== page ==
Maine bank chiefs are backing a proposed federal measure that would allow legal marijuana and related businesses to access banking services, easing banks’ concerns about legal risk.
The Secure and Fair Enforcement Banking Act of 2019, often referred to as the SAFE Banking Act, H.R. 1595, is a bipartisan bill whose co-sponsors include U.S. Rep. Chellie Pingree, D-District 1, and U.S. Sen Angus King, I-Maine. While many observers are confident the bill will pass in the House, the Senate outcome is less certain.
If adopted, the measure would bar federal banking regulators from taking certain actions against financial institutions for providing services to legitimate state-sanctioned and regulated cannabis operations and associated business.
Federal regulators would also be prohibited from terminating or limiting a bank’s federal deposit insurance solely because the bank is providing services to a state-sanctioned cannabis or associated business; recommending or providing incentives to a bank to halt or downgrade providing services to those businesses; or taking any action on a loan to an owner or operator of a cannabis-related business.
“Companies that engage in legal business activities shouldn’t have to conduct their operations in the shadows,” King said in an April 19 news release announcing his support for the measure.
“Forcing these businesses to engage in all-cash transactions is both unsafe and logistically challenging,” he added. “I’ve co-sponsored the bipartisan SAFE Banking Act because I believe businesses that play by the rules approved by Maine voters should have the same access to our banking system as any other business.”
Annie Clark, communications director for U.S. Sen. Susan Collins, R-Maine, said in an email to Mainebiz that the lawmaker “supports efforts to change federal banking laws so that financial institutions in Maine and other states that have adopted laws are not penalized for doing business with state-licensed cannabis operators.”
She added: “ It is dangerous in those times for those involved to be forced to have a cash-only business for paying their employees and bills because they cannot use banks and credit unions.”
What bank and credit union execs say
Andrew Silsby, president and CEO of Kennebec Savings Bank, is among the bill’s most vocal supporters, telling Mainebiz that for him personally and for his bank, it’s an issue of public safety and fair taxation rather than about the legalization of marijuana.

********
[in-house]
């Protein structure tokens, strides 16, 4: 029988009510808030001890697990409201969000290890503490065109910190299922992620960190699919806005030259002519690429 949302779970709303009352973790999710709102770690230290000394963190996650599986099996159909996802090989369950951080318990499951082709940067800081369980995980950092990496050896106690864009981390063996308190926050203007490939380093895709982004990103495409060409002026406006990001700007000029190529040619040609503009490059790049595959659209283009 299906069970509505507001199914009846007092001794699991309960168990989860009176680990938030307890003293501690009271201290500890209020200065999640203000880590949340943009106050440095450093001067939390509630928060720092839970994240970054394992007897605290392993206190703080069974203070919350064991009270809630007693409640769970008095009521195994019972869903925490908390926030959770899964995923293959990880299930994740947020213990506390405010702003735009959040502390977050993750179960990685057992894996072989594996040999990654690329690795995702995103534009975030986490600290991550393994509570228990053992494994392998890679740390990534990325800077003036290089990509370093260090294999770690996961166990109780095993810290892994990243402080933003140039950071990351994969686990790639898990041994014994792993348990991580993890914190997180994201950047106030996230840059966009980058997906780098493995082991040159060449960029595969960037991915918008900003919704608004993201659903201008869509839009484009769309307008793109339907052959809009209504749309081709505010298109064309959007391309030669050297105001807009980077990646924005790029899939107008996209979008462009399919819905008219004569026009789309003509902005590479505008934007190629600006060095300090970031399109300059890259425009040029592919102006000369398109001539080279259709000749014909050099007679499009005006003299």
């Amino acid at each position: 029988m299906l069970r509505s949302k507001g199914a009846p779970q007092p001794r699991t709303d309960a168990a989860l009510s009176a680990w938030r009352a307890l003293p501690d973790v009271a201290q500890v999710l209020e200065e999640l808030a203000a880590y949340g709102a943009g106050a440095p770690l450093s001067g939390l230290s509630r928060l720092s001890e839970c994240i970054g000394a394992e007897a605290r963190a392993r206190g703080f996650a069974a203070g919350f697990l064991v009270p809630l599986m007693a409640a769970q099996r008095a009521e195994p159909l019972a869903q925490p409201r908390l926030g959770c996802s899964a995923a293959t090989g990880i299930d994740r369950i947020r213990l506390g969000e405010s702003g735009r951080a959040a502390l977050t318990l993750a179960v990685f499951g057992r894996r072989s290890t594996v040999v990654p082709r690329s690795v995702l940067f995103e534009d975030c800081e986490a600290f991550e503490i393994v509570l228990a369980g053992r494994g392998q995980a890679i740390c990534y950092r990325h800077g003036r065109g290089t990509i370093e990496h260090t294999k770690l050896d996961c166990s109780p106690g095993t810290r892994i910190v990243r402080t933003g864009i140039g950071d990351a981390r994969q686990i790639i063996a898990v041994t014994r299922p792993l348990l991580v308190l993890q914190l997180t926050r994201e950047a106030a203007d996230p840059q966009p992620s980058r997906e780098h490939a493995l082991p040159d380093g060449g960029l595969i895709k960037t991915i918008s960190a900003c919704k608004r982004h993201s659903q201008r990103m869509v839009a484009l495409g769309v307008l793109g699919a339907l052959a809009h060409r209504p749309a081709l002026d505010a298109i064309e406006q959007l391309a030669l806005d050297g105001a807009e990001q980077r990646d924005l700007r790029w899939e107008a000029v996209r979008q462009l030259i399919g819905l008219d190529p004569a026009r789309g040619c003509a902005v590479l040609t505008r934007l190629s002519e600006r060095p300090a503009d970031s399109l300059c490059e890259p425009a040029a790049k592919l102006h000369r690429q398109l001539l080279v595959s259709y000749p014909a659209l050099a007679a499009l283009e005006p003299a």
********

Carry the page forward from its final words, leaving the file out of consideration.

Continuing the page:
“It’s legal in 33 states and we expect it to be about a $25 billion industry,” he said. “We can’t have that kind of money running around in trunks of cars. It’s a real public safety issue.”
He added that “banks are rule-followers, and you have to set the rules.”
And in a recent opinion piece in Morning Consult, Silsby underscored that cannabis banking is not about the bottom line, but about financial security and public safety, and warned that current regulatory burdens can “wreak havoc on community banks in rural states like Maine. For that reason, hundreds of community banks have steered clear of the marijuana industry.”
Patricia Weigel, president and CEO of Norway Savings Bank, had a similar observation about banks’ “awkward position” today standing between federal and state cannabis regulations.
“We are in the business to provide customers access to banking services,” she said. “This bill would provide much-needed protection from potential federal enforcement actions, creating a more clear path for banking consumers and businesses who may be associated with marijuana-related activities.”
Silsby and Weigel were both part of a recent delegation to Washington, D.C., as well as Maine Credit Union League President and CEO Todd Mason and Maine Bankers Association President Chris Pinkham, to express their support for the bill to members of Maine’s congressional delegation.
“Part of the concern is that financial institutions in the state are doing marijuana banking whether they know it or not,” Mason told Mainebiz last week. “That potentially puts financial institutions at risk,” creating the need for a solution at federal level. “Short of that,” he added, “having clear guidelines from the state would be very helpful.”